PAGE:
(Reblogged from Natalie Lambert's personal blog I Brought My Own PC)

Natalie Lambert

I recently presented at Forrester’s Security Forum (Twitter: #FSF09) and Forrester’s Infrastructure & Operations and Security & Risk Leadership Board meetings on how companies can make BYOPC a reality. Overall, the feedback was great! Yes, there were absolutely skeptics in the room (especially the security pros), but slowly I was able to alleviate most of their concerns. It really goes back to what I have said in the past, BYOPC is really just an advanced form of remote access. And Google, Citrix, and Cisco agreed — each had their CSO/CIO up on stage with me talking about their own respective BYOPC and consumerization programs.

Overall, here were my talking points about the necessary components to make BYOPC work:

  1. Device: Self-explanatory – let the user choose the device he/she wants to use
  2. Desktop and application virtualization: This is how you deliver applications and desktops environments to unmanaged devices. When possible, using hosted desktop and application virtualization will deliver best results as you can just have users access their desktops/apps over any network connection. For users that are mobile and can’t be guaranteed a network connection, local desktop and application virtualization will do the trick.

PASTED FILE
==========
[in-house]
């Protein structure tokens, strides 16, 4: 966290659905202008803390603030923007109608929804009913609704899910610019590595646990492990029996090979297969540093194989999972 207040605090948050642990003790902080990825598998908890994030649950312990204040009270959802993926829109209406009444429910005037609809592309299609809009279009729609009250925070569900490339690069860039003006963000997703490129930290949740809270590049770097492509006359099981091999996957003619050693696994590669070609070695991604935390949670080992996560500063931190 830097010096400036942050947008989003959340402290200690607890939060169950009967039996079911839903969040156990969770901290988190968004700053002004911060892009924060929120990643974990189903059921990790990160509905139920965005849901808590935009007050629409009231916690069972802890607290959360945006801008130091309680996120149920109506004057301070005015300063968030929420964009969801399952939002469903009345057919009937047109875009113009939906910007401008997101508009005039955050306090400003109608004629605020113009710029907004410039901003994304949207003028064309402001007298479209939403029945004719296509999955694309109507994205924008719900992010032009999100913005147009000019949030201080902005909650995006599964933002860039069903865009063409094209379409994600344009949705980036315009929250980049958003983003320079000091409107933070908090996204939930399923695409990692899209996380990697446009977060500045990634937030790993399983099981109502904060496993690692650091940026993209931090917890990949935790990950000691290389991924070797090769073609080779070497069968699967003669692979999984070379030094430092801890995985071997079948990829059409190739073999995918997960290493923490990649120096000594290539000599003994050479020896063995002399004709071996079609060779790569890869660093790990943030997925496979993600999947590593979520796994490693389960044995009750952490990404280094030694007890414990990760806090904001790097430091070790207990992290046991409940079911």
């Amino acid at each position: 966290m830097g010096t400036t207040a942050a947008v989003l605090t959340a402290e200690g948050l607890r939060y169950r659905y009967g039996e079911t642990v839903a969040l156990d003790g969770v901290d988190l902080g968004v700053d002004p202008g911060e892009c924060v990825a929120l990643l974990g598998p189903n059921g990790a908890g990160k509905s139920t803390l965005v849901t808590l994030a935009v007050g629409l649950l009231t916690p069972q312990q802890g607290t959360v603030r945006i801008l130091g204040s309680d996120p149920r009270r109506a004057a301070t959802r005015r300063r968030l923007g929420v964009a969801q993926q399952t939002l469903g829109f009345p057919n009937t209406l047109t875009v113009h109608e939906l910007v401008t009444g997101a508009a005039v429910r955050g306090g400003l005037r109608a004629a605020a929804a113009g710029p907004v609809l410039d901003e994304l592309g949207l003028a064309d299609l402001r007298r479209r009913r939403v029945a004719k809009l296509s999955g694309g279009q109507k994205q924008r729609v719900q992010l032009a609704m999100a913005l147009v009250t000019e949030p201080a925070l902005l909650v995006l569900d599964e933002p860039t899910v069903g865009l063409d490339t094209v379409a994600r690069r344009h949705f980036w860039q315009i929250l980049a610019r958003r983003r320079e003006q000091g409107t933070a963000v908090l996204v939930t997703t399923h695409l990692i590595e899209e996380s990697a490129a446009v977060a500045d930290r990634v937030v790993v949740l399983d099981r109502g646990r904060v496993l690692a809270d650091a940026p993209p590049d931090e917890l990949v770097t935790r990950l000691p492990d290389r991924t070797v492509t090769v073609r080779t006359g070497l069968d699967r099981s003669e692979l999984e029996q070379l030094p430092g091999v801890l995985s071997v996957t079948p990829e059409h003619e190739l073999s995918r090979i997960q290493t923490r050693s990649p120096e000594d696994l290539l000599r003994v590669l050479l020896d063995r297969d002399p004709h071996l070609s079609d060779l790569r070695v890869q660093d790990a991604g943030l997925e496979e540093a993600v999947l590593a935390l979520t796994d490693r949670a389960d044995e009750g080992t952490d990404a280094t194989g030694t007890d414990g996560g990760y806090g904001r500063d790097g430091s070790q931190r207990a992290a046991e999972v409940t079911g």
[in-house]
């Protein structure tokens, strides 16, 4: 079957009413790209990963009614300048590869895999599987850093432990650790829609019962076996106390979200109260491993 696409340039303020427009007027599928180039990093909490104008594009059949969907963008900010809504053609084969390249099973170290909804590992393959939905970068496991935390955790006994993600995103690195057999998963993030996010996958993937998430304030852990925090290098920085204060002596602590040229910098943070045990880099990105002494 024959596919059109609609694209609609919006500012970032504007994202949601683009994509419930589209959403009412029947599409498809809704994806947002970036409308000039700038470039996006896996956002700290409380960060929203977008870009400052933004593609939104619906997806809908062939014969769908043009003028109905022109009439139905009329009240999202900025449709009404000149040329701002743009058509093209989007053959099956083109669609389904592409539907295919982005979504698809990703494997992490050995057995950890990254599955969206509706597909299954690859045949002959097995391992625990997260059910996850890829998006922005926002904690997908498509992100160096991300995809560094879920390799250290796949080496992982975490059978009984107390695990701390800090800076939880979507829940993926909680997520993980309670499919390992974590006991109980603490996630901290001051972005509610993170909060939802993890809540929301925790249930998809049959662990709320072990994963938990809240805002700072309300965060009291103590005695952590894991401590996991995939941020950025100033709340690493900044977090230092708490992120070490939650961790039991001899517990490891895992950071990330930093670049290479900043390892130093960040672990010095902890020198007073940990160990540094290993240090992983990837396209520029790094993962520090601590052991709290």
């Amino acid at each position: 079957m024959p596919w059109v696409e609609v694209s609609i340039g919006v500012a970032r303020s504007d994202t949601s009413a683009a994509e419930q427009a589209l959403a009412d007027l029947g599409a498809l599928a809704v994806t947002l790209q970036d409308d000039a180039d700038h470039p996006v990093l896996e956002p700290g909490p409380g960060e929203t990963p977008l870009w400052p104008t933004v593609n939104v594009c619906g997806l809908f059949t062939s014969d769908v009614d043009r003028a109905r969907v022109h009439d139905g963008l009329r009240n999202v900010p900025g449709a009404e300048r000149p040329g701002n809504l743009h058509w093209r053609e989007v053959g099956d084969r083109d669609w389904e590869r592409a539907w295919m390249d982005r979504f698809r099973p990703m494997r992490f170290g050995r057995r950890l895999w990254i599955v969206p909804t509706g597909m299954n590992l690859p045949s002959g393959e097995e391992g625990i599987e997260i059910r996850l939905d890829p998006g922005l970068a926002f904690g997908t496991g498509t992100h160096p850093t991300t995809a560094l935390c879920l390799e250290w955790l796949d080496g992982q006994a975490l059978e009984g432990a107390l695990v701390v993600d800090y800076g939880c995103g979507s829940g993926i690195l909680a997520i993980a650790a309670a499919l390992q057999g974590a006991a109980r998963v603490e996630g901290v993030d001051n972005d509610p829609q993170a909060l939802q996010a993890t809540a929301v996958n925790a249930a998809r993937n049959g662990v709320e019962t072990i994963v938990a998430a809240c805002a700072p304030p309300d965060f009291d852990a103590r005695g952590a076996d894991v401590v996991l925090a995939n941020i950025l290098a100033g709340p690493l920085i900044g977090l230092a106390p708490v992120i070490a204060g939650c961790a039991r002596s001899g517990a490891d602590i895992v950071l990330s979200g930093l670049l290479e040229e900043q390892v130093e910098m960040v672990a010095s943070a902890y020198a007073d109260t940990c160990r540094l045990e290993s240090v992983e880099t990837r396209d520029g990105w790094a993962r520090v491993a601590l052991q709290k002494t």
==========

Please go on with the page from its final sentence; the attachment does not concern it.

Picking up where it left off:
3. VPN: First and foremost, with BYOPC, all users should be considered un-trusted. This means that they should never connect directly to the LAN. With that said, a VPN is how you give secure access from the user’s PC to the datacenter hosted desktops and apps – it will also make sure that all connecting PCs abide by your security policies, such as up-to-date AV. VPNs are not new to any of you as these technologies have been used for years to give remote workers, contractors, etc. access to corporate resources. Now, we will just use the technology more broadly. My recommendation is an SSL-VPN to prevent the required install of a client.
  4. DLP: Data leak prevention tools should be used to protect the data where it lives. So, this means putting rules in place on the data in your employees’ VMs (either hosted or locally installed) about what the user can do with it. For example, making sure that confidential information can never be removed from the VM and brought down to the user device.
  5. Client management and security: Using your standard client management and security tools, you can make sure that all VMs look identical to your managed machines. So, companies will need to use client management to configure, patch, etc. the VMs (both hosted and locally installed) that the users work on, and client security will remain in place to secure those VMs. The only thing to keep in mind is that client security now needs to be in two places – the VM and the BYOPC.

Using these five components will make BYOPC possible – and most attendees, after some initial hesitation, agreed. The best quote from an attendee from a financial services company was this: “If BYOPC is a competitive advantage today [because it has been known to help with recruiting and employee satisfaction], it will be a requirement tomorrow.” I couldn’t have said it better myself.

By Natalie Lambert

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